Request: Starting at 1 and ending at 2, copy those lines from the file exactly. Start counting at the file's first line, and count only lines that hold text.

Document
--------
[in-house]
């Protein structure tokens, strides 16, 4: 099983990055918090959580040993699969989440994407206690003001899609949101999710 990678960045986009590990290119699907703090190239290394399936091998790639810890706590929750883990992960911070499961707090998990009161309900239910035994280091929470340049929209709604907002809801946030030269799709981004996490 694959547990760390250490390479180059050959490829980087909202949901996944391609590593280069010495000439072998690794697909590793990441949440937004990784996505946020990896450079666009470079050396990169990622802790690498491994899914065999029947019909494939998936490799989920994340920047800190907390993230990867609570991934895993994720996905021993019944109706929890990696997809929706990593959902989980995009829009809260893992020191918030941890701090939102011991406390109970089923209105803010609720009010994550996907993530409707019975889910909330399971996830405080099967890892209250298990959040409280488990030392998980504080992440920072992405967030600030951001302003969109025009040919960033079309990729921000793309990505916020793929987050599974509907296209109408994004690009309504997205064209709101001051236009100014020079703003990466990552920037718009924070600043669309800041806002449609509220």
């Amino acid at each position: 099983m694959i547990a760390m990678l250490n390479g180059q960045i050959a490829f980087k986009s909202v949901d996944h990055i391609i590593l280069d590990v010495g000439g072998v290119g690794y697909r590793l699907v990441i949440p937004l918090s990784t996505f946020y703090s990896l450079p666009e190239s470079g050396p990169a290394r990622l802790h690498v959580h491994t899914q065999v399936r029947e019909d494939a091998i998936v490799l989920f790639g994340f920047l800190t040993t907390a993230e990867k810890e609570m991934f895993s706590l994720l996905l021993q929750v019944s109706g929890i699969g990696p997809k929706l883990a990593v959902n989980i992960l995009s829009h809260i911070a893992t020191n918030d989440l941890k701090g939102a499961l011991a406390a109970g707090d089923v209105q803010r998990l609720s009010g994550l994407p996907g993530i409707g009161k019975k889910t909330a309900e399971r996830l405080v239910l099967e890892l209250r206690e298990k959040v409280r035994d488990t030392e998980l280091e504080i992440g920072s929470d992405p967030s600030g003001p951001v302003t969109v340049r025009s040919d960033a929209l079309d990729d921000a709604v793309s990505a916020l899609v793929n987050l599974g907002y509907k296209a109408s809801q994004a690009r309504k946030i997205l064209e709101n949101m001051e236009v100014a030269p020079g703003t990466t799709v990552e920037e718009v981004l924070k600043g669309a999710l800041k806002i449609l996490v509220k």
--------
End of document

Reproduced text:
[in-house]
């Protein structure tokens, strides 16, 4: 099983990055918090959580040993699969989440994407206690003001899609949101999710 990678960045986009590990290119699907703090190239290394399936091998790639810890706590929750883990992960911070499961707090998990009161309900239910035994280091929470340049929209709604907002809801946030030269799709981004996490 694959547990760390250490390479180059050959490829980087909202949901996944391609590593280069010495000439072998690794697909590793990441949440937004990784996505946020990896450079666009470079050396990169990622802790690498491994899914065999029947019909494939998936490799989920994340920047800190907390993230990867609570991934895993994720996905021993019944109706929890990696997809929706990593959902989980995009829009809260893992020191918030941890701090939102011991406390109970089923209105803010609720009010994550996907993530409707019975889910909330399971996830405080099967890892209250298990959040409280488990030392998980504080992440920072992405967030600030951001302003969109025009040919960033079309990729921000793309990505916020793929987050599974509907296209109408994004690009309504997205064209709101001051236009100014020079703003990466990552920037718009924070600043669309800041806002449609509220």